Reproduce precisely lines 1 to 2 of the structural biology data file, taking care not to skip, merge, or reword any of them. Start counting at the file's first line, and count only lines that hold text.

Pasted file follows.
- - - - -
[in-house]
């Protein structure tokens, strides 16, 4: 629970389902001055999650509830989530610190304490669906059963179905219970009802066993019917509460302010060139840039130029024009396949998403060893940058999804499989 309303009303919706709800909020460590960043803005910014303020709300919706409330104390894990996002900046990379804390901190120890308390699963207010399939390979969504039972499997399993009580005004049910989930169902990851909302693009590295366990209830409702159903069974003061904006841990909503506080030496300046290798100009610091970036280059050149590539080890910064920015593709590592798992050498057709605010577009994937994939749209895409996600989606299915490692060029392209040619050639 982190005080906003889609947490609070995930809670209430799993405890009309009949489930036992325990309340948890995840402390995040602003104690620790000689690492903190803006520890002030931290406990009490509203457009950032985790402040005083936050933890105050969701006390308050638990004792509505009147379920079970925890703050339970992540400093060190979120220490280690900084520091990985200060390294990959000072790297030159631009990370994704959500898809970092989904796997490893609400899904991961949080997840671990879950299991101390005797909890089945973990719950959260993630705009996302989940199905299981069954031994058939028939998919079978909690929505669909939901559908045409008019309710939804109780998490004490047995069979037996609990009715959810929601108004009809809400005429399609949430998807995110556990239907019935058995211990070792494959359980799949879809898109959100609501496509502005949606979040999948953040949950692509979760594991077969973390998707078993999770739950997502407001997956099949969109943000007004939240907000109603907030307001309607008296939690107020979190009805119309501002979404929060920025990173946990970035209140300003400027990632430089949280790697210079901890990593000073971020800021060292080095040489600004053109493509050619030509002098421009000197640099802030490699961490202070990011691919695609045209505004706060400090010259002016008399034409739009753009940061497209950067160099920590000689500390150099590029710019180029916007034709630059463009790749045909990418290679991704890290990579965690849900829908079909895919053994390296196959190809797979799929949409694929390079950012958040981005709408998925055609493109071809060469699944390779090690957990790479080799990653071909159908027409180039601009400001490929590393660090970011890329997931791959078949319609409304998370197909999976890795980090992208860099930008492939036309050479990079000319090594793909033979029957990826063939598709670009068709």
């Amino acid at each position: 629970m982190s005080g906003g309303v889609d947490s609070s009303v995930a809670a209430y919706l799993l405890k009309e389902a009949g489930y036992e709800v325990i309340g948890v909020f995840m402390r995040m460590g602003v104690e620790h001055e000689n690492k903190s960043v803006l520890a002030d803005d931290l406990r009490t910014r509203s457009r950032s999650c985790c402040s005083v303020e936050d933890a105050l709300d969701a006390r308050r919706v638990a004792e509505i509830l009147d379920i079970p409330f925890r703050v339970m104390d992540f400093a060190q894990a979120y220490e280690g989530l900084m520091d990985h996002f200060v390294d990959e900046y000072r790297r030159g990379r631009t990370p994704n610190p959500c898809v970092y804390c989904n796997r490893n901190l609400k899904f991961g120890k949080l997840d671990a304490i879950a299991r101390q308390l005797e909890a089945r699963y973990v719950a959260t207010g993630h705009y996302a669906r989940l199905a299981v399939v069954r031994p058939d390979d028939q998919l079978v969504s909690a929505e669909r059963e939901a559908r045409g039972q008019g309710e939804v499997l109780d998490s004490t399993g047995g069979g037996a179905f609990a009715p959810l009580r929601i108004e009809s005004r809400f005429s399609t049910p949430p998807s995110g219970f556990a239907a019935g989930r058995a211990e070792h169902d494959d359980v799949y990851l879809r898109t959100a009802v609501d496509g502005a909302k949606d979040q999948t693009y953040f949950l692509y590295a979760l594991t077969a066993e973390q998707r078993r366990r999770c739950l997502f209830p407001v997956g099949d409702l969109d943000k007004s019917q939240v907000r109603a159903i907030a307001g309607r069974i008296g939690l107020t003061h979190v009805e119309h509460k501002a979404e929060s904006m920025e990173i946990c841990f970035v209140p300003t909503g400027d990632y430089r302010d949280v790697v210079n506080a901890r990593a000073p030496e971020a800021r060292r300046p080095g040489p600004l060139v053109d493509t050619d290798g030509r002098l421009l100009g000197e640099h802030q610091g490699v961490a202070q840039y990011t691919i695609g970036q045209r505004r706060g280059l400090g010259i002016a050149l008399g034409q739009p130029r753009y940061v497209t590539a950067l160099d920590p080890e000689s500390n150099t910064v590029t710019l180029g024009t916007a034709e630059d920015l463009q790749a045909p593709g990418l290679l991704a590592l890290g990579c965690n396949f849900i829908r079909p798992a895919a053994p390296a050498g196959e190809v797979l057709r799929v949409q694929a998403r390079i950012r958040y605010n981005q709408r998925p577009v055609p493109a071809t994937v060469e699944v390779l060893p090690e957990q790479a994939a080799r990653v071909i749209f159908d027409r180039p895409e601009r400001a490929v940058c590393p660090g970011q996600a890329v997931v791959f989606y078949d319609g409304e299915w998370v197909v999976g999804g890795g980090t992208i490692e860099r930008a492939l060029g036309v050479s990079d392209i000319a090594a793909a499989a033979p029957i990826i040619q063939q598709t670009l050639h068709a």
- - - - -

[in-house]
């Protein structure tokens, strides 16, 4: 629970389902001055999650509830989530610190304490669906059963179905219970009802066993019917509460302010060139840039130029024009396949998403060893940058999804499989 309303009303919706709800909020460590960043803005910014303020709300919706409330104390894990996002900046990379804390901190120890308390699963207010399939390979969504039972499997399993009580005004049910989930169902990851909302693009590295366990209830409702159903069974003061904006841990909503506080030496300046290798100009610091970036280059050149590539080890910064920015593709590592798992050498057709605010577009994937994939749209895409996600989606299915490692060029392209040619050639 982190005080906003889609947490609070995930809670209430799993405890009309009949489930036992325990309340948890995840402390995040602003104690620790000689690492903190803006520890002030931290406990009490509203457009950032985790402040005083936050933890105050969701006390308050638990004792509505009147379920079970925890703050339970992540400093060190979120220490280690900084520091990985200060390294990959000072790297030159631009990370994704959500898809970092989904796997490893609400899904991961949080997840671990879950299991101390005797909890089945973990719950959260993630705009996302989940199905299981069954031994058939028939998919079978909690929505669909939901559908045409008019309710939804109780998490004490047995069979037996609990009715959810929601108004009809809400005429399609949430998807995110556990239907019935058995211990070792494959359980799949879809898109959100609501496509502005949606979040999948953040949950692509979760594991077969973390998707078993999770739950997502407001997956099949969109943000007004939240907000109603907030307001309607008296939690107020979190009805119309501002979404929060920025990173946990970035209140300003400027990632430089949280790697210079901890990593000073971020800021060292080095040489600004053109493509050619030509002098421009000197640099802030490699961490202070990011691919695609045209505004706060400090010259002016008399034409739009753009940061497209950067160099920590000689500390150099590029710019180029916007034709630059463009790749045909990418290679991704890290990579965690849900829908079909895919053994390296196959190809797979799929949409694929390079950012958040981005709408998925055609493109071809060469699944390779090690957990790479080799990653071909159908027409180039601009400001490929590393660090970011890329997931791959078949319609409304998370197909999976890795980090992208860099930008492939036309050479990079000319090594793909033979029957990826063939598709670009068709």